(1) The bird must have been within the prescribed area and time-period when encountered.
(2) The bird must have been a species currently accepted by the ABA Checklist Committee for lists within its
area, or by the A.O.U. Checklist for lists outside the ABA area and within the A.O.U. area, or by Clements for all other areas.
(4) Diagnostic field-marks for the bird, sufficient to identify to species, must have been seen and/or heard and/or documented by the recorder at the time of the encounter.
What's about the webcams?
Nowhere in these rules I found anything that prevents me to add on my life list a species seen on a webcam . Rule 1 specify the location of the bird, not the observer, rule 2, 3 and 4 are irrelevant, and rule 5 is actually a lot in favor on this particular form of twitching, because you actually don't use any fossil-based fuel to see the bird.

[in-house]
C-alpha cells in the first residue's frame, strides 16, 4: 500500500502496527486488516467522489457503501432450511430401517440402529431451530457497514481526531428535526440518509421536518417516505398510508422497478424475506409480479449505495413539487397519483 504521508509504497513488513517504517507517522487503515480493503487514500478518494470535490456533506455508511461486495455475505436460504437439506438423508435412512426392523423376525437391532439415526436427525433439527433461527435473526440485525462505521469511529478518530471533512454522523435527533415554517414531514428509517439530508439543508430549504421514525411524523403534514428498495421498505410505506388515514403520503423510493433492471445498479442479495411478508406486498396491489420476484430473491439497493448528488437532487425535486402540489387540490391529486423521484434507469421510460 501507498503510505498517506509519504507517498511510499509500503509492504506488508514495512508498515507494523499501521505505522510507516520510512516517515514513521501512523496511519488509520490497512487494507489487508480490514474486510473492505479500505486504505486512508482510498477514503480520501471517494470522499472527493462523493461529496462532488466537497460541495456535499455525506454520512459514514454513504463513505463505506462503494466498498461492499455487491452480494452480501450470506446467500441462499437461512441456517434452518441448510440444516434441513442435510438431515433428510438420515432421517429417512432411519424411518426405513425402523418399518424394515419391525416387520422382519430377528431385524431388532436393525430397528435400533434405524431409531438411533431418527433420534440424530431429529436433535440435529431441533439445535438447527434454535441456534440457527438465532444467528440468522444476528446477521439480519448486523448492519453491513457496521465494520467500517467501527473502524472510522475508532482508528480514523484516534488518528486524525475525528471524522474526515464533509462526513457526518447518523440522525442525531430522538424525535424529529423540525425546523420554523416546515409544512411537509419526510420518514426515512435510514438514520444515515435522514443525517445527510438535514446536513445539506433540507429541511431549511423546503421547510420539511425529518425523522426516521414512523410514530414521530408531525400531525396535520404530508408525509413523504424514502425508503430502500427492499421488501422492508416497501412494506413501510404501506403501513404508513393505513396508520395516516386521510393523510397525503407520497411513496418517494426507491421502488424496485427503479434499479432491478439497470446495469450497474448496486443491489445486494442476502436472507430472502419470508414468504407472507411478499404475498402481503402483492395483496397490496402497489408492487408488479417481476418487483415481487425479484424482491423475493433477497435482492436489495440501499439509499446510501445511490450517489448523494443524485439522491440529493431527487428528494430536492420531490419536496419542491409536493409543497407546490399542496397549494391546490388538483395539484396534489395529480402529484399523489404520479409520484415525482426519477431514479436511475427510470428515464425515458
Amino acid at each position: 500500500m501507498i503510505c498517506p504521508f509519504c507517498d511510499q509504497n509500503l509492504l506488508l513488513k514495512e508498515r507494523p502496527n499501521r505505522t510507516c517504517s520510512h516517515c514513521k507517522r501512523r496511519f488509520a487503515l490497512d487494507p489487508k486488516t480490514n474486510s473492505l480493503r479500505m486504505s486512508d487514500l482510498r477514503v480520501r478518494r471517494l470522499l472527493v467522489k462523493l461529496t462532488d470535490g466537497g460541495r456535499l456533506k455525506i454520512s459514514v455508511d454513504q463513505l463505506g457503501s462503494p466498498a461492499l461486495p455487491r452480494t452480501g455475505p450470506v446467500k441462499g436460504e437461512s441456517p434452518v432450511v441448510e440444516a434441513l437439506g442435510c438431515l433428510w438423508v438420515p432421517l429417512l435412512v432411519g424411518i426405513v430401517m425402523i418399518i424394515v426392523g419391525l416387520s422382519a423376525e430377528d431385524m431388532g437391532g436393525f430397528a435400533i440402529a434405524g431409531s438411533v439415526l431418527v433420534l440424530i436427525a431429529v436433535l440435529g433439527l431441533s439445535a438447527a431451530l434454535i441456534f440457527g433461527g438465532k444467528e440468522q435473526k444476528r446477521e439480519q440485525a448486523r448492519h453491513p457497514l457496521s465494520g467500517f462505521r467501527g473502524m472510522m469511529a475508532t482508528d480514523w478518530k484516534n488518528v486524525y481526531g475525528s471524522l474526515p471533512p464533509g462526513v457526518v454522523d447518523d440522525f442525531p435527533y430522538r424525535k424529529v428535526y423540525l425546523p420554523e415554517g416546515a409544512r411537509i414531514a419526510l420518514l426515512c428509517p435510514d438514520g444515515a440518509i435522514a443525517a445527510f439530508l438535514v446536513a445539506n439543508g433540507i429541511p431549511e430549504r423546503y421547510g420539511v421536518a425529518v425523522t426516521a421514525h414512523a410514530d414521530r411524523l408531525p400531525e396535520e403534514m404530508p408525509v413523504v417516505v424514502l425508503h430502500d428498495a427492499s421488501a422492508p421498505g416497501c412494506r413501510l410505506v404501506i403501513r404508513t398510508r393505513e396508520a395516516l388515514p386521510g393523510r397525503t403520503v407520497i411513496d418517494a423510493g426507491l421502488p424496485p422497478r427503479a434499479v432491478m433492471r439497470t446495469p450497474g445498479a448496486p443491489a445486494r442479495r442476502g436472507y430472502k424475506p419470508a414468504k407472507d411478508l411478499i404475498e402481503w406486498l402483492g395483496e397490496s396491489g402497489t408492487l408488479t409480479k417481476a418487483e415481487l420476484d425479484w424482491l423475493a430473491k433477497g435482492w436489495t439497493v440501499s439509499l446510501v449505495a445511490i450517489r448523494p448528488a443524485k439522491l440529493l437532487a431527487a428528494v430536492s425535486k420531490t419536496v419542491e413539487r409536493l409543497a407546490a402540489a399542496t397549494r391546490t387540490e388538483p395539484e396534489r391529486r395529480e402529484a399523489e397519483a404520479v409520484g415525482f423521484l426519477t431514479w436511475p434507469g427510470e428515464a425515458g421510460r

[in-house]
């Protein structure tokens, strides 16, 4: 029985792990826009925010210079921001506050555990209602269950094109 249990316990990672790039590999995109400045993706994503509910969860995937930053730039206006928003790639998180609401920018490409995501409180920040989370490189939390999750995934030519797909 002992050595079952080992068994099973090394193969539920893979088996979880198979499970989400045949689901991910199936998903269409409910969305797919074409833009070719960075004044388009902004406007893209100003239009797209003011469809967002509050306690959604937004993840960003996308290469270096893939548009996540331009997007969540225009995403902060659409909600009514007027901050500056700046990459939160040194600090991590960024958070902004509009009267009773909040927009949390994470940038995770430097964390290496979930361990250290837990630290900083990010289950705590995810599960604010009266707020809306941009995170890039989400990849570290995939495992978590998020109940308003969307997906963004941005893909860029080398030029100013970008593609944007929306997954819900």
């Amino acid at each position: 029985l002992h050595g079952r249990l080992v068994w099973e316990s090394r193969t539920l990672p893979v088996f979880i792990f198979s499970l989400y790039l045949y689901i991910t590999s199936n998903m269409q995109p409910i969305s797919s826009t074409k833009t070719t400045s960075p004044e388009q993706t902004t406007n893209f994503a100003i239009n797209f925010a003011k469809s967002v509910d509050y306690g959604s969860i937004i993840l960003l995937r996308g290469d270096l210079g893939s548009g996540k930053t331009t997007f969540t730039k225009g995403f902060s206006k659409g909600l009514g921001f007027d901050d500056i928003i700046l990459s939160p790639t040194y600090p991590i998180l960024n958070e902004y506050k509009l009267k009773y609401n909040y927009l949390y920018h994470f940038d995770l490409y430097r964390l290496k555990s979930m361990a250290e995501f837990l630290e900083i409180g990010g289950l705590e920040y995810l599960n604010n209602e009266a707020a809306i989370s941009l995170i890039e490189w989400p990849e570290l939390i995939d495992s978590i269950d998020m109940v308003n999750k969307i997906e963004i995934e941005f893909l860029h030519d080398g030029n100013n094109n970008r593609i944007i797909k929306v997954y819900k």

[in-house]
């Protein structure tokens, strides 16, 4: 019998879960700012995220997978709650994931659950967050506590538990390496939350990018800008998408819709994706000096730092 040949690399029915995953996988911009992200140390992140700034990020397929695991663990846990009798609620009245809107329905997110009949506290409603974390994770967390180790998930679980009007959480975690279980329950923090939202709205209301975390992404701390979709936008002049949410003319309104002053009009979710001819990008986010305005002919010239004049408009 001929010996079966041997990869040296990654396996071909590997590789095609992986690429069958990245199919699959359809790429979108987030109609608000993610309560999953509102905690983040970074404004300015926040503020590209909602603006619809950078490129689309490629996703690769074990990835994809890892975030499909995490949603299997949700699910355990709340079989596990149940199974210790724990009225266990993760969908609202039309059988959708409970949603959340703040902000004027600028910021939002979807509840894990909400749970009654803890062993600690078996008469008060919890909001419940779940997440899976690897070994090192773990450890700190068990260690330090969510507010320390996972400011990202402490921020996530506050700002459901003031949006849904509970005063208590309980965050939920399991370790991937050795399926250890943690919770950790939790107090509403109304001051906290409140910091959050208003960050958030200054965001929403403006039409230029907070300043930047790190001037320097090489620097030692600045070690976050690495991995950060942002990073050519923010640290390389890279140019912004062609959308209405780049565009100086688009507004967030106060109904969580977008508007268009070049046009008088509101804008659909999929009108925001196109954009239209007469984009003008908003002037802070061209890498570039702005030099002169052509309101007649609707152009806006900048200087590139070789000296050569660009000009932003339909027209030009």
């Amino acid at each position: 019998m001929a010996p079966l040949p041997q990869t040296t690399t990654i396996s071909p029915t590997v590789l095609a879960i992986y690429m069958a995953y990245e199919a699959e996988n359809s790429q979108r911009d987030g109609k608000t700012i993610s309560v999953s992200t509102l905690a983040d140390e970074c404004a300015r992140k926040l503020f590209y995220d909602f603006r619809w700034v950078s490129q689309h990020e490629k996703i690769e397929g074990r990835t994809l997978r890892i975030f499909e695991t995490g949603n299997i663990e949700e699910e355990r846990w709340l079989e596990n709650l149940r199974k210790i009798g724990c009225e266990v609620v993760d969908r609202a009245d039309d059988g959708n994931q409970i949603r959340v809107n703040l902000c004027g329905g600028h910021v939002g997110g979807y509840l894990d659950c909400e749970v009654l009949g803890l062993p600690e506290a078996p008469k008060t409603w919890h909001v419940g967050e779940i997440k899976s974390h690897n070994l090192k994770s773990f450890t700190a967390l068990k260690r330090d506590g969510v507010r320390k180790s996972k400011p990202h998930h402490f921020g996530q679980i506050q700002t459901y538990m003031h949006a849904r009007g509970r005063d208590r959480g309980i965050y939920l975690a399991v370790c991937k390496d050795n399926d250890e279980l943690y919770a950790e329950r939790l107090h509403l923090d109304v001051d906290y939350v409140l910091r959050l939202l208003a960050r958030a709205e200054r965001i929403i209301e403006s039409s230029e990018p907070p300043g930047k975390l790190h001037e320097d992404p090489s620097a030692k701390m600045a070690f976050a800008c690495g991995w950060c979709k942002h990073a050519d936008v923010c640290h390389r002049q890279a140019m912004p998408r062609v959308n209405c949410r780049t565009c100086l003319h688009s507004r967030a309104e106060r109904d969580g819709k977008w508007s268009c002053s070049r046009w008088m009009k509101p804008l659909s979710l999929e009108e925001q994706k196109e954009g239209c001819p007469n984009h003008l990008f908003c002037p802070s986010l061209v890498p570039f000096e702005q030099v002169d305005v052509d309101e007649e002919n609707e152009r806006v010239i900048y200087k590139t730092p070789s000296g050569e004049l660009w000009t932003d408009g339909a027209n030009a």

One might argue that "encountered" specified in rule 1) actually imply being physically present to observe the bird.
Are you kidding?
Plus, nobody said that "encounter" meant "in real life", rather that "virtually". Nowadays, lots of people meet virtually "friends" who live thousand of miles away, thanks to social networking websites such as facebook. So I think a webcam based encounter is indeed a real encounter.
That opens a new world of possibilities, isn't it?
look at a feeding station in California, and here we are!
While looking at that webcam, I was able to find a bird I could recognize and identify (well at least I think) : the green jay! That's one more lifer on my list!You feel a little bit overwhelmed by the number of hummingbirds? I am too (I need to find a book about South American birds before to really work on that one). So I choose to take a short trip to Antartica , because I need a few penguins on my list